For Asian Americans, Mental Health an ‘Invisible Problem’

NEW YORK, NY — In a small reception area of the Henry Street Settlement’s Community Consultation Center in Manhattan’s Lower East Side, a couple of young Asian women sit far apart from each other on maroon chairs lined up against the wall. One is busy browsing on her cell phone in a corner, while the other watches absentmindedly at the water leakage from the ceiling trickling into a large bucket in front of them.

Bias Hinders Diversity in Hiring for Environmental Organizations

NEW YORK, NY — Diversity at the leadership level in the environmental sector remains low despite a high proportion of well-educated and qualified people of color in the United States, according to a report released last Thursday. The problem: systemic bias in the hiring process, but also environmental organizations’ unwillingness to mandate diversity when using a search firm.

Blacks Have Highest Diabetes-Related Deaths in NYC | Center for Health Journalism

NEW YORK — Diabetes-related mortality rates have reached an all-time high in New York City, with people of color hit the hardest, according to a report released this week by the New York City Department of Health and Mental Hygiene. Approximately one person dies of diabetes-related causes every 90 minutes in the city, according to a report released this week by the New York City Department of Health and Mental Hygiene.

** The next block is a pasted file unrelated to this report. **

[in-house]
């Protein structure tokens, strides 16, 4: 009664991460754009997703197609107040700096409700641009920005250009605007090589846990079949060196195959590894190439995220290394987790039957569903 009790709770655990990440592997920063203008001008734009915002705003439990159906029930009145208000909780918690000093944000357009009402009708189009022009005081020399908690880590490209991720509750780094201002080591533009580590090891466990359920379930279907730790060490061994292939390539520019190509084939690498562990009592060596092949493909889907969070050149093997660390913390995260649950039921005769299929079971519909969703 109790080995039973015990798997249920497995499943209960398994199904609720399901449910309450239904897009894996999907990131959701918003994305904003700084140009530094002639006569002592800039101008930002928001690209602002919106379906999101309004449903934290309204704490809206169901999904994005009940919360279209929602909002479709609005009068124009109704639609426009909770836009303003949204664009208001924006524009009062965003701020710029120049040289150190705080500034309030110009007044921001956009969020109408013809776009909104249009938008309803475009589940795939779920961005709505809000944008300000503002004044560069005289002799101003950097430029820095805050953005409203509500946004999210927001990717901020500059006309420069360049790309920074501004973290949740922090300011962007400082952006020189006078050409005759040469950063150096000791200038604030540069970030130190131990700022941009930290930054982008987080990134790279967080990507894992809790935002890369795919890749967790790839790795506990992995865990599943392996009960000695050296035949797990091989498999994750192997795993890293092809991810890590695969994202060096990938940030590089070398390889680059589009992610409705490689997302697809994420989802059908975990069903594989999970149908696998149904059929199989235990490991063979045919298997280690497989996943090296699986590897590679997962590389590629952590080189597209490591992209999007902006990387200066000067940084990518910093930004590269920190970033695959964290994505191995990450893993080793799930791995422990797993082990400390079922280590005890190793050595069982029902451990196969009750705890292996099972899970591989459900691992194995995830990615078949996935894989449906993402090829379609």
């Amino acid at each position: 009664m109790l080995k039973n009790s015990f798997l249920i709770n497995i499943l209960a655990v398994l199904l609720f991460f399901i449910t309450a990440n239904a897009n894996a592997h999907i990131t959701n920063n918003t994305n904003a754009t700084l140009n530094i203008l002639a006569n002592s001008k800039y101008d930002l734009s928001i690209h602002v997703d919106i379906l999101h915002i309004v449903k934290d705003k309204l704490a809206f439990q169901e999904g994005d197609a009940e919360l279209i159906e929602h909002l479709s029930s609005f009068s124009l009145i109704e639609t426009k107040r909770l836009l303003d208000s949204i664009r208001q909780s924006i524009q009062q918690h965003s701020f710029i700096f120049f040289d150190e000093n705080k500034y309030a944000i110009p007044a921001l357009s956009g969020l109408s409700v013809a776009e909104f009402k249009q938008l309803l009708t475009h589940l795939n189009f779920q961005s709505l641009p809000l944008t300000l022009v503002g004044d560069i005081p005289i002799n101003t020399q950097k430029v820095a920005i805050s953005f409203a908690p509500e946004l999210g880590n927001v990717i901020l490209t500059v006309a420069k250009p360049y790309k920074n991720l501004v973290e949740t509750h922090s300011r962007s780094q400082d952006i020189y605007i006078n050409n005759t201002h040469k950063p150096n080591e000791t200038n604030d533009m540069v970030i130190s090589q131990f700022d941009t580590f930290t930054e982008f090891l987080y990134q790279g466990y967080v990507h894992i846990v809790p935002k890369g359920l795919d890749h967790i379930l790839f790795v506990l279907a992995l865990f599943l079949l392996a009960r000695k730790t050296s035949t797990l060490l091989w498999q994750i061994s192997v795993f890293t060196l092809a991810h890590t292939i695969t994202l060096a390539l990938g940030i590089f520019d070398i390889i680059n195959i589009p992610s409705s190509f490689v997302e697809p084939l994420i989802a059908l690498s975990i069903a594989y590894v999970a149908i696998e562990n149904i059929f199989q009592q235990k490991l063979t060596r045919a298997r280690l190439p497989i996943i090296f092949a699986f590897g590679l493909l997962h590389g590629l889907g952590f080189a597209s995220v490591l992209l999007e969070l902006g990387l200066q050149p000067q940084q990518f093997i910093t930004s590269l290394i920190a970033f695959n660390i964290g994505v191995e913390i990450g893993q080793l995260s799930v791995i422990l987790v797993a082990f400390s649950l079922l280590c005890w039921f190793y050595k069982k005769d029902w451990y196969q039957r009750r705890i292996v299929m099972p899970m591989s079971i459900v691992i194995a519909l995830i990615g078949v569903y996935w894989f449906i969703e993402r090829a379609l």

NYC Public Schools Compete to Become Greenest | The New Citizens Press | Lansing Michigan News

NEW YORK, NY — At M.S. 88 in Prospect Park, Brooklyn, hundreds of school children – most of them from sixth to eighth grade – poured into the auditorium on Friday morning. Their lesson for the day: saving energy. “Turning the lights off is an important step,” said Kristin Compton, a pony-tailed 11-year-old girl, who sounded nervous as she spoke on the stage before the crowd. Her science teacher and three fellow students stood beside her.

Georgia Worries About Uptick in H1N1 Cases | New America Media | Facing South

ATLANTA — Contrary to perception in the South and other parts of the country that H1N1 virus has already ebbed in recent months, health department officials here reported an unusual uptick in flu cases and warned that the H1N1 pandemic is far from over.The last week of February alone saw 36 people hospitalized because of H1N1 and seasonal flu. In the first week of March the number had almost doubled, rising to 63.
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